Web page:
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China's rare earth trade limits break global rules: WTO

China's rare earth trade limits break global rules: WTO

Wednesday, March 26, 2014, 23:15 GMT+7

China has broken the rules of global commerce by restricting exports of rare earths, tungsten and molybdenum, a move that benefited domestic industries, a World Trade Organization panel said on Wednesday.

The WTO disputes settlement body said that Beijing's deployment of export duties and quotas, plus limits on who could trade in what are key raw materials for hi-tech goods, skewed global commerce against fellow nations.

In a trade ministry statement issued by its diplomats in Geneva, China said it regretted the ruling and was considering its options.

The panel, made up of independent trade and legal experts, backed a WTO complaint filed in 2012 by the United States, the European Union and Japan.

China accounts for 95 percent of global production of rare earths, a term covering 18 metals which are vital for many industrial and high-tech processes such as the production of smartphones, hybrid car batteries, wind turbines, steel and low-energy light bulbs.

But given that it is home to 23 percent of global reserves of such metals, China has raised concerns about over-exploitation.

Beijing insists that its measures, imposed in 2011, seek to conserve natural resources and reduce pollution caused by mining.

"The Chinese government has been reinforcing and improving its comprehensive regulation on high-polluting, high-energy-consuming and resource-consuming products in recent years," the trade ministry said.

"China believes that these regulatory measures are perfectly consistent with the objective of sustainable development promoted by the WTO."

The plaintiffs countered that the aim was to drive up export prices and gain market advantage for domestic producers with cheaper access to the raw materials.

"The verdict is clear: export restrictions cannot be imposed supposedly to conserve exhaustible natural resources if domestic use of the same raw materials is not limited for the same purpose," the EU said in a statement.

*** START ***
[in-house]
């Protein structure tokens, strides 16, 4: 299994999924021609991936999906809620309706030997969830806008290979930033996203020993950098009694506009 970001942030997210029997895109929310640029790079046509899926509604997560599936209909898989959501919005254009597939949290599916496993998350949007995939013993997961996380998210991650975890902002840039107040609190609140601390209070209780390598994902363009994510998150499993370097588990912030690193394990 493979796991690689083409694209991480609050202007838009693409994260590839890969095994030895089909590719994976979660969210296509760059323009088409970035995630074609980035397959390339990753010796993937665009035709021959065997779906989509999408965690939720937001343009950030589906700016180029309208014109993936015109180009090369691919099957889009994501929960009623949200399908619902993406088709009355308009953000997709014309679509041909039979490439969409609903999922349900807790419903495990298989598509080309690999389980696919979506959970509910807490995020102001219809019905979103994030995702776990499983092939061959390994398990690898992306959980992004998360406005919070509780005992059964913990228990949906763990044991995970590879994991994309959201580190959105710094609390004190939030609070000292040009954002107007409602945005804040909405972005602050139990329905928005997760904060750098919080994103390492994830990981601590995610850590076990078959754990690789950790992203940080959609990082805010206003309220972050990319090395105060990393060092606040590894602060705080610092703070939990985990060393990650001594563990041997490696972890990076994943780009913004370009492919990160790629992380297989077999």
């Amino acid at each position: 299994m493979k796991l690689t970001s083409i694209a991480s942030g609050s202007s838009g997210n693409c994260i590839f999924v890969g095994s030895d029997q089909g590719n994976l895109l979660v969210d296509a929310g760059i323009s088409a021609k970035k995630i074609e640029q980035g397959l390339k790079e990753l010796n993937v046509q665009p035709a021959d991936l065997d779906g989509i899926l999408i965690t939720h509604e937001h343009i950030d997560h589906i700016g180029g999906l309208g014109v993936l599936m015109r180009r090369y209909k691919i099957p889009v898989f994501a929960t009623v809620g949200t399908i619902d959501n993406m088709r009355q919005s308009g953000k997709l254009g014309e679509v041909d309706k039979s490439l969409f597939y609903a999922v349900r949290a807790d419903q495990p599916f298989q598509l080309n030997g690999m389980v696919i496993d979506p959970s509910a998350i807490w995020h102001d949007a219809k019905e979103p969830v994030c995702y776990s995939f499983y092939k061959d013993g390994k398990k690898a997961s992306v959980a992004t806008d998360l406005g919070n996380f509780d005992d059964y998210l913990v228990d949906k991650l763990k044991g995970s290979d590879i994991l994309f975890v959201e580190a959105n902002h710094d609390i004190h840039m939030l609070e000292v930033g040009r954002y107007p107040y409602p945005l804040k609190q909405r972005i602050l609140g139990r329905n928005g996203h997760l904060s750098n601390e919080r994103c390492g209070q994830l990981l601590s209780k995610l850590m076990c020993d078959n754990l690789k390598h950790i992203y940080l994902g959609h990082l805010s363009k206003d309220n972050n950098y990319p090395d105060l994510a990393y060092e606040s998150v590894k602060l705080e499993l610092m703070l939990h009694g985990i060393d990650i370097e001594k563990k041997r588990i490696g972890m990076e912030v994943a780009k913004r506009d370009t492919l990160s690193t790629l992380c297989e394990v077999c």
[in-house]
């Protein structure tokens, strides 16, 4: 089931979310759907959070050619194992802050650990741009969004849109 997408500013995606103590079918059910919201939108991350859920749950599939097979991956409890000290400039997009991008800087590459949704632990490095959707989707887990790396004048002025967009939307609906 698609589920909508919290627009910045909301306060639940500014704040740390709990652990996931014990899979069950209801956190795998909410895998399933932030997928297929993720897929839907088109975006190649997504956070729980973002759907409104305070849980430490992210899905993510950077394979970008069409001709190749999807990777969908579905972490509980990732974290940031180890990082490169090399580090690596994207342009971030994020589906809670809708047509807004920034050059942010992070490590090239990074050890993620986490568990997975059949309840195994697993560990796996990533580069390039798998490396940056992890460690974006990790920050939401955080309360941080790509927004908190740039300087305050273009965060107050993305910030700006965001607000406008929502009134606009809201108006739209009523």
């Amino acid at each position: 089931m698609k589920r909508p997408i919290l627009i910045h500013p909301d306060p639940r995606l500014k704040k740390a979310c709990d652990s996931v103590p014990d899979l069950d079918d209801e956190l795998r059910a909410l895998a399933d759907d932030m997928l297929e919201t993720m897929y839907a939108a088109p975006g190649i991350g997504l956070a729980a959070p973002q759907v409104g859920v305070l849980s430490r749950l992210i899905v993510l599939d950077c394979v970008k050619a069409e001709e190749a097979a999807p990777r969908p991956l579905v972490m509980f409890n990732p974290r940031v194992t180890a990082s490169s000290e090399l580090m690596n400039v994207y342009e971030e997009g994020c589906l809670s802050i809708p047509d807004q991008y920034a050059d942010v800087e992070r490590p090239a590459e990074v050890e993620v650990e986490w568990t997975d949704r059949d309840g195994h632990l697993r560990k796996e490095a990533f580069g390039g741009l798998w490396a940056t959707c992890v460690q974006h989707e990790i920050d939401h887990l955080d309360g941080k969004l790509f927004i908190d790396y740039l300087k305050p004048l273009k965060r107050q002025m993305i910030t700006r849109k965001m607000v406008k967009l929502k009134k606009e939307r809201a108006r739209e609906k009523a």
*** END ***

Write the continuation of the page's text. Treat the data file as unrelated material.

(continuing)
Brussels said countries had a sovereign right to limit mining and protect the environment, but that WTO rules applied once raw materials were out of the ground.

"The extracting country cannot limit the sales of its raw materials to its domestic industry, giving them a competitive edge over foreign firms," it added.

Washington also hailed the ruling.

"The United States is committed to ensuring that our trading partners are playing by the rules," US trade chief Michael Froman said in a statement.

"China's decision to promote its own industry and discriminate against US companies has caused US manufacturers to pay as much as three times more than what their Chinese competitors pay for the exact same rare earths," he added.

60 days to appeal

The WTO panel ruled that China's use of export duties was "inconsistent with China's WTO obligations" and said quotas were "designed to achieve industrial policy goals rather than conservation".

"'Conservation' does not allow members to adopt measures to control the international market for a natural resource, which is what the challenged export quotas were, in the view of the panel, designed to do," it said.

"The overall effect of the foreign and domestic restrictions is to encourage domestic extraction and secure preferential use of those materials by Chinese manufacturers," it added.

The panel nonetheless said that Beijing was within its rights to craft environmental measures for the raw materials sector, provided they were not discriminatory.

China also restricts the rights of companies to export such raw materials, but the panel found that Beijing had "not satisfactorily explained" why such measures should be permitted.

"Accordingly, the panel concluded that China's trading rights restrictions breach its WTO obligations," it said.

The Geneva-based WTO polices respect for global trade accords in an effort to offer its 159 member economies a level playing field.

Its disputes settlement body has the power to authorise retaliatory trade measures against a country found at fault and which fails to fall into line.

Disputes at the WTO are often highly complex and technical, and can last for several years amid appeals and assessments of compliance with its rulings.

Beijing has 60 days to appeal against the panel's decision.

The trade ministry said China was "currently assessing the panel report and will follow the WTO dispute settlement procedures to settle this dispute".

In any event, it said, China would "continue to strengthen its regulation on resource products in a WTO-consistent manner and maintain fair competition".



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